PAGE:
Girl Knitting, by Alfred Anker
Girl one is possessive about her hair. All trips to the hairdresser for a trim of any kind involve very vocal resistance and occasionally foot stomping. Which is why it took me by surprise when Girl one’s chief adorer, asked for a hair cut a few weeks ago.
I want my hair short, said Girl two.
Ok, but why? I asked.
I want to be like you, she said.
I did not think this was possible and so I stalled. A few days. A week. Reminders that one cannot have a pony tail and be like sister if one does not have long hair.
I don’t care. I want it short.
Three weeks later she was still asking . . . I thought you said I was going to get my hair cut. When are we going?
And so we went. And she looks adorable and perfect and more like herself than ever.
Do you like it? I asked.
I love it, she said. I look like my sister looked in the pictures of when she was little.
For the three long days and short interrupted nights that my sick son needed me, I was not really all that tired. I took some short naps, but mostly I was on ultra focus, watching, waiting, praying, and paying attention to every everything that nurses or doctors said or that Boy two did. They said he didn’t have a fever, I felt him and had them take it again. Second reading confirmed a definite fever. After the surgery, he had some kind of mild allergic reaction. His face went very red with white raccoon markings around his mouth and nose and eyebrows. He was very hot to the touch. Well, no fever, the night nurse said. Could you take it again, I asked. Still no fever, she said triumphant. Touch him please, I said. With her hand on his head, there was no argument. He was one hot little boy. I wiped him with a cool cloth and melted ice cubes on his face, she got him some medicine, and in an hour he was resting more peacefully without all the red hot glowing.
We arrived home to unmowed lawn and unmopped floors. It seemed like heaven. An hour at most (with bucket) away from perfect. The first afternoon, I noted the other children were a bit testy. To be expected, I smiled. No frazzlement here. Later it was obvious the husband was out of sorts. Interrupted routine and processing constant foreign stimulus (like covering for me) makes him crazy after awhile but I felt almost affectionate observing it. Hugs and smiles all around. I went to bed that night wondering if maybe the tired would never hit.
I awoke to a horrible house, an unbearable lawn, an inexcusably cranky husband, and three uncooperative children who should know better. The only one without blemish was Boy two, resting on soft chairs, walking slightly bent and slowly to get from place to place. But the most frustrating thing about my current life . . . lived so far from the ladders and loops that used to make up my days . . . is that there are so many fewer things to decide to quit when things are rotten. The best I could do was to tell my husband that I was never typing another word. In fact, I was selling my computer. As usual, he was unphased.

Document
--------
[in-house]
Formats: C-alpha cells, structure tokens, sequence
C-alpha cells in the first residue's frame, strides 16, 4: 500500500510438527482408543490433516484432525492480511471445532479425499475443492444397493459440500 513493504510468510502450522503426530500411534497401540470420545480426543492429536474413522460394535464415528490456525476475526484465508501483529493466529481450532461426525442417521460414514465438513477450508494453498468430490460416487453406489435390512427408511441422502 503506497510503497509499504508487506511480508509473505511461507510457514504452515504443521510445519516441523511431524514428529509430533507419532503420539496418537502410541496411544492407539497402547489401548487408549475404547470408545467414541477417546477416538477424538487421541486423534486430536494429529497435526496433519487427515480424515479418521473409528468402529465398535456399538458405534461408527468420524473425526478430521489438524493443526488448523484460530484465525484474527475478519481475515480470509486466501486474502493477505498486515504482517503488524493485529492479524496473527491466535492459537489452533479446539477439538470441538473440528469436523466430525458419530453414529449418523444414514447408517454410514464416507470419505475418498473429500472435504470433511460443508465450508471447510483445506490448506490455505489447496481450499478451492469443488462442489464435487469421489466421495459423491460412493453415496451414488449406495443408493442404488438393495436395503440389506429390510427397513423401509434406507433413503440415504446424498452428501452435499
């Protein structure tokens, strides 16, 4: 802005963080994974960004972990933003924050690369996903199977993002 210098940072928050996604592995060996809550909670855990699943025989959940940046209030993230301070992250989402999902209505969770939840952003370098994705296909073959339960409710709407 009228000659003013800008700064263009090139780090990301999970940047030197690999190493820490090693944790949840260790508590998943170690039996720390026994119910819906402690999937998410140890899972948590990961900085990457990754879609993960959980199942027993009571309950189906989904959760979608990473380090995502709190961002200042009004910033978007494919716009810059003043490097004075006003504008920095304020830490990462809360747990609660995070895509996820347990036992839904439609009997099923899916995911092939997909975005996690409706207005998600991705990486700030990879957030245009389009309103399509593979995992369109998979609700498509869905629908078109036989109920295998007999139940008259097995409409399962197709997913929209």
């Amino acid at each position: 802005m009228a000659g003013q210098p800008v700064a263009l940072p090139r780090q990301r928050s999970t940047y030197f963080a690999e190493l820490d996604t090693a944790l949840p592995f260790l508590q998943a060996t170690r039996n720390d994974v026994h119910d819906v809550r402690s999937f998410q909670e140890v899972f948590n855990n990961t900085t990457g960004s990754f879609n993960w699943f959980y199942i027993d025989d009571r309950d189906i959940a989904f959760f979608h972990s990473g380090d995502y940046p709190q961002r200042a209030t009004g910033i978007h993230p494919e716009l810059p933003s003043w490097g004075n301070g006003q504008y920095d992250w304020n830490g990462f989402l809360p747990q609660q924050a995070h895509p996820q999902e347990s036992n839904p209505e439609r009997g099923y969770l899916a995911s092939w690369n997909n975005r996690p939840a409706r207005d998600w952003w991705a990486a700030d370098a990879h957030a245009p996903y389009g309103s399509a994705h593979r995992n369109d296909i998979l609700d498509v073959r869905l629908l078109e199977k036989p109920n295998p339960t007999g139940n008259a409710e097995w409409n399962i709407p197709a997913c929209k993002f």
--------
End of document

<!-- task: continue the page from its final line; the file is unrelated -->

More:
I said my prayers, went to bed, and in the morning, I got my hair cut. I found a picture of Maggie Gyllenhaal with approximately the hair I wanted. It said, “Maggie in a bold pixie cut.” The bold settled it.
The house and family seem ok again. I now have a new three step treatment plan to suggest to myself for future melt downs: say prayers, go to bed, get hair cut.
Girl Two and I decided that this growing out your bangs thing was for the birds. We were sick of hair falling in our eyes and we were tired of barrettes. Off to the hair dresser we trooped.
What do you want done? she wanted to know.
If I knew the answer to that question, I would have been here weeks ago, I thought. “I was thinking of growing my hair but I can’t stand hair in my eyes. I am wondering about having my whole head shaved,” I said.
Oh dear, she said. From here she began picking. It is a thing hair dressers do after I try to explain myself. Their fingers go in and out of my hair, pulling it out here and there. Hmm, they say.
You know, she said finally. (They always say, you know, even thought it is extremely clear that I do not. Another cause for long suffering. Now that I’m Catholic, we’re supposed to practice that kind of thing, so I guess it’s ok.)
You know, you have a very long face. Pause.
So I’ve heard, I thought. But I said nothing.
I never noticed it before. But now that your hair is longer, I really see it. You have a really long face.
What does this mean? I ask myself. Is this how the famous are discovered? One day they are sitting there all round and unnoticed and then someone sees them at just the right angle, realizes they have a long face, and wala?
Then again, there are horses. All the, “why the long face?” jokes don’t seem to point in the right direction.
I have a long face too, she says. I think I detect wistfulness, but I’m not sure. She pulls at my hair a few more times. See? She points to herself in the mirror. I nod wisely, still trying to decipher if we are linking in sorrow or greatness.
That’s why I keep my hair up. My face is too long. She sighs and laughs.
I relax. The code has been inadvertently shared. A long face is something you are supposed to work to minimize.
Of course, mother’s former model acquaintance had said so when I was ten, but that was when leg warmers were in style. Now that it has been a bad thing twice, I am assuming that long faces are like warts and permanently out of style. I hope so. It would be rather frustrating to think that they’d been all the rage three times over the last thirty years while mine was busy flying under the radar of my traditionally shorter hair.